SPOKANE, Wash. – Voter fraud has been a big concern this election cycle.
A viewer sent KREM 2 News with his own concerns. Cameron Minkler said a foreign exchange student from Thailand he hosted more than a year ago got a ballot in the mail.
KREM 2 went to the Spokane County Auditor’s Office with Minkler to figure out how this could happen.
“You hear about it but you never really think about it so it was really surprising to me. I just want to know how it happened and how we can better the process," said Minkler.
So, how could a non-resident register to vote and what is in place to keep those who are not eligible to vote from voting?
"We do have process in place because he signed up through a voter registration drive that was done by an outside organization and it may also be possible that he didn't even fill out the paper work,” said Spokane County Auditor Vicky Dalton.
Dalton said they had an issue with a registration drive in 2015. She said they found registration forms were being filled out with false information. She said registration drives are not really monitored. People are paid for each registration form turned in, not if the voter's information is correct. Washington State registration requires either a valid driver's license number or the last four digits of a social security number.
"Those were checked back against the appropriate databases, match your name and the particular ID. So in this case the last four digits of the social security number. It did not match," said Dalton.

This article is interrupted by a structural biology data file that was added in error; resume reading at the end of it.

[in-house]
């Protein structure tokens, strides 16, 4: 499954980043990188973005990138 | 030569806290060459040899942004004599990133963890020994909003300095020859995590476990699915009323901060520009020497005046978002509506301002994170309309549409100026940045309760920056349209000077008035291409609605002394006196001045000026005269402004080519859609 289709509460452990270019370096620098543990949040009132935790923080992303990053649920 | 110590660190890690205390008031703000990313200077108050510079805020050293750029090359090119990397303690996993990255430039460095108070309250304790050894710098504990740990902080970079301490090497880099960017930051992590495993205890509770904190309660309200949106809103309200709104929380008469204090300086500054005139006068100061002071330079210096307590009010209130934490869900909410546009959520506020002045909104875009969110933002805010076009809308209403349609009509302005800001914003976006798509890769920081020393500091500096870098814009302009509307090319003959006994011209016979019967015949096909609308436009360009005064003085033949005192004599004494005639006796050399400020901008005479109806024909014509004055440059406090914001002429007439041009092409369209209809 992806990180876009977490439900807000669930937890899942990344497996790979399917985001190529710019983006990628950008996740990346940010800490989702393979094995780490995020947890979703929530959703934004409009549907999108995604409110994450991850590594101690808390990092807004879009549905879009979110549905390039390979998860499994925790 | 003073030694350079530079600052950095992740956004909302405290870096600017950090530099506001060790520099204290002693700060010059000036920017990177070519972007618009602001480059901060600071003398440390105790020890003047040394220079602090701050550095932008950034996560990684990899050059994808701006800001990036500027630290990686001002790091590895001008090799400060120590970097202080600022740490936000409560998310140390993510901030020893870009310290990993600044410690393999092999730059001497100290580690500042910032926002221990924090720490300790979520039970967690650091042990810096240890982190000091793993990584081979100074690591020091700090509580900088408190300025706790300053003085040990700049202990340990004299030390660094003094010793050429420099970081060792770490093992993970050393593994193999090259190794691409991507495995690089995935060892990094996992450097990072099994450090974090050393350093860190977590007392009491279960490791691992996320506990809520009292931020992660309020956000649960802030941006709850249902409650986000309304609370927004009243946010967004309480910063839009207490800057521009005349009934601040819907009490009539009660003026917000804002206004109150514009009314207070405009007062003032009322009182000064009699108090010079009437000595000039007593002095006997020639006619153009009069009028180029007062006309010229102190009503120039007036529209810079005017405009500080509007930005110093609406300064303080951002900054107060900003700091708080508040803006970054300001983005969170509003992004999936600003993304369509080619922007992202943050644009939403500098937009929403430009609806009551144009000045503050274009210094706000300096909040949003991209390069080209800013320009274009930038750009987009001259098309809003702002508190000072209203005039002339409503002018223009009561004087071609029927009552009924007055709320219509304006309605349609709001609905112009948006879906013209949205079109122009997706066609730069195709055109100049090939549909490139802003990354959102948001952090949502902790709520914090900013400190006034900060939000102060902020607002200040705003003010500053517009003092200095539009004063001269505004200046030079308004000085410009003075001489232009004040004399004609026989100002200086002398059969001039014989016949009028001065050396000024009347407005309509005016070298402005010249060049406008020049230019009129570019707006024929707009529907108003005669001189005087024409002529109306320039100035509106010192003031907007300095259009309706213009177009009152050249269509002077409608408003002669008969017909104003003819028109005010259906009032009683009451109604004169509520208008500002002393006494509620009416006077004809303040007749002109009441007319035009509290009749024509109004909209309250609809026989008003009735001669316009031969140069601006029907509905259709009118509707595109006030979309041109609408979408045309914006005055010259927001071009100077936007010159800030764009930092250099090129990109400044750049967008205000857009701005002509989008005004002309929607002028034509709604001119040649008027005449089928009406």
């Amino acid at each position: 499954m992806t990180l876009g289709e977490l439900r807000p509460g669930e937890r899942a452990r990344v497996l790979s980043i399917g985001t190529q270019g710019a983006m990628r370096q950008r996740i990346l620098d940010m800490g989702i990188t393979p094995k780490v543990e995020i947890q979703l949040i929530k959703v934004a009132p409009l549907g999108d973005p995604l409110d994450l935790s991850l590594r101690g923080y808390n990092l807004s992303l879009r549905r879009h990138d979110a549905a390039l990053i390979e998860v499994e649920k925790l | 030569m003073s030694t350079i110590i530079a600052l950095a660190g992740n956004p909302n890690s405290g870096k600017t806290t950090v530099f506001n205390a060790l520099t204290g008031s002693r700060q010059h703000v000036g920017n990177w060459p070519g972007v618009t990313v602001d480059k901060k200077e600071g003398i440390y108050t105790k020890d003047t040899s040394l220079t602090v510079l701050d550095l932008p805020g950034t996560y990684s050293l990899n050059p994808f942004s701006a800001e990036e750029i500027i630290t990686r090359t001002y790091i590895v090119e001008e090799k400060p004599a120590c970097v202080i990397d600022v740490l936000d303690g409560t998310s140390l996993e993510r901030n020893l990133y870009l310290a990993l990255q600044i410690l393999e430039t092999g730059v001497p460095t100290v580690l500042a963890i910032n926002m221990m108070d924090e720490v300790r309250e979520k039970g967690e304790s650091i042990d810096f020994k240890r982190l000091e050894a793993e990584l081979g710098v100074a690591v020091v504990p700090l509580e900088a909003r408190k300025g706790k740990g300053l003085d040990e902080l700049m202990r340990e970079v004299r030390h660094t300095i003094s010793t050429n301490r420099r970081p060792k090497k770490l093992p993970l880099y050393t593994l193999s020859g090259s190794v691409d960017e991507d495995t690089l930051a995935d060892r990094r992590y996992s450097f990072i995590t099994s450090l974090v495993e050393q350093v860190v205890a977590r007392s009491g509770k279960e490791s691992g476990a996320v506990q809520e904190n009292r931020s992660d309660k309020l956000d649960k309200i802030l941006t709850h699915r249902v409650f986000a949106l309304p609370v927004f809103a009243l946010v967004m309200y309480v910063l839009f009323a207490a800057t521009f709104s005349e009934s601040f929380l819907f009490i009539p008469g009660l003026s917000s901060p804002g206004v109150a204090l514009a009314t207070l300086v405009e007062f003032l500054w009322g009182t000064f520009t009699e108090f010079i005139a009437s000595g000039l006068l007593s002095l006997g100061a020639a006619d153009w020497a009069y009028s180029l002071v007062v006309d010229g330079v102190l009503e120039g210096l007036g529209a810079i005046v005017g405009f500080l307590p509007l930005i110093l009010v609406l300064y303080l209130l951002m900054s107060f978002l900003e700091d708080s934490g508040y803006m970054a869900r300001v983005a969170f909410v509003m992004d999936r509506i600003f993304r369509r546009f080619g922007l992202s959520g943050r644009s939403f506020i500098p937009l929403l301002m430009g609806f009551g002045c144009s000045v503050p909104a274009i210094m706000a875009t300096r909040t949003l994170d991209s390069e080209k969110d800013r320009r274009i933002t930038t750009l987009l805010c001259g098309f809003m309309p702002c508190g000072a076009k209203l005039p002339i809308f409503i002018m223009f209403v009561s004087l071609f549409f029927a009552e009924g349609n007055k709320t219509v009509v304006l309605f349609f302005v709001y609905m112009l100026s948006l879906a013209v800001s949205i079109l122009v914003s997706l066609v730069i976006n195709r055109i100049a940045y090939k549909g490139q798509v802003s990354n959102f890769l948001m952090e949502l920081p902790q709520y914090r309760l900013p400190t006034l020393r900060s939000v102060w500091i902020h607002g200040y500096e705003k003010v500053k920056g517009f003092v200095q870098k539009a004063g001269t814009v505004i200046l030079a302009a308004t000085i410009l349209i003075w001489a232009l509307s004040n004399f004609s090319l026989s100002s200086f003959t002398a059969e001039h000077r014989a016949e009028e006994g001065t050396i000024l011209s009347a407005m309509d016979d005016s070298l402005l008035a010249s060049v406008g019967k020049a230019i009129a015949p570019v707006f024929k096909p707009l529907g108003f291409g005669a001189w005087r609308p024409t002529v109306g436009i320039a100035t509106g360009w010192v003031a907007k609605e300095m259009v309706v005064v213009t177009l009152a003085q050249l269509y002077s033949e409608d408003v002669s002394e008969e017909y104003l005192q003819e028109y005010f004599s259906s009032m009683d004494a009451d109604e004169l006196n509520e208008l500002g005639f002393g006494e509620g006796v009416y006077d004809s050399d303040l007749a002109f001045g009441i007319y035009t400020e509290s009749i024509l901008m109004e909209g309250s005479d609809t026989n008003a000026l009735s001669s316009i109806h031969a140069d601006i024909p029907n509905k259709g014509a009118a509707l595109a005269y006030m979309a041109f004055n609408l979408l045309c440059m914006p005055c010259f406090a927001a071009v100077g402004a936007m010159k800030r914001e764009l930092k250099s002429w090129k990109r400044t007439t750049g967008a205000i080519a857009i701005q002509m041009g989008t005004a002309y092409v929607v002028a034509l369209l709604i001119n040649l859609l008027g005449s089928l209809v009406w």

It is unknown if the student knowingly put in a fake social security number or if it was forged by someone else.
What we do know is whenever there are any questions about registration information, a letter is sent out asking for more information to verify the person's identity, but not their citizenship status.
In the meantime, that person is considered a provisional voter, until that paper is sent back. In this case, by the looks of the ballot, it would not have been counted because it is missing a bar code. It is a provisional ballot. This is just one way Dalton said they try to make sure no one who is not legally allowed to vote, votes. But she says one law, or lack thereof, is holding them back.
"Because we do not have the real ID act because we don't have citizenship and immigration status verified at the department of licensing we aren't able to determine if a person is a citizen or an immigrant or illegal or legal, that is a weakness, we acknowledge," said Dalton.
Dalton said they depend heavily on people being honest about their citizenship status when they go to vote.
As for Minkler he said he feels better knowing the student's ballot would not have been counted. He said he was also left thinking about the Real ID question.
"It's a precious right to vote and I think we need to make sure it's as secure as it can possibly be," said Minkler.
If you have any questions about validity of voting or irregularities in the process, tweet or Facebook us using the hashtag #VerifyVotes.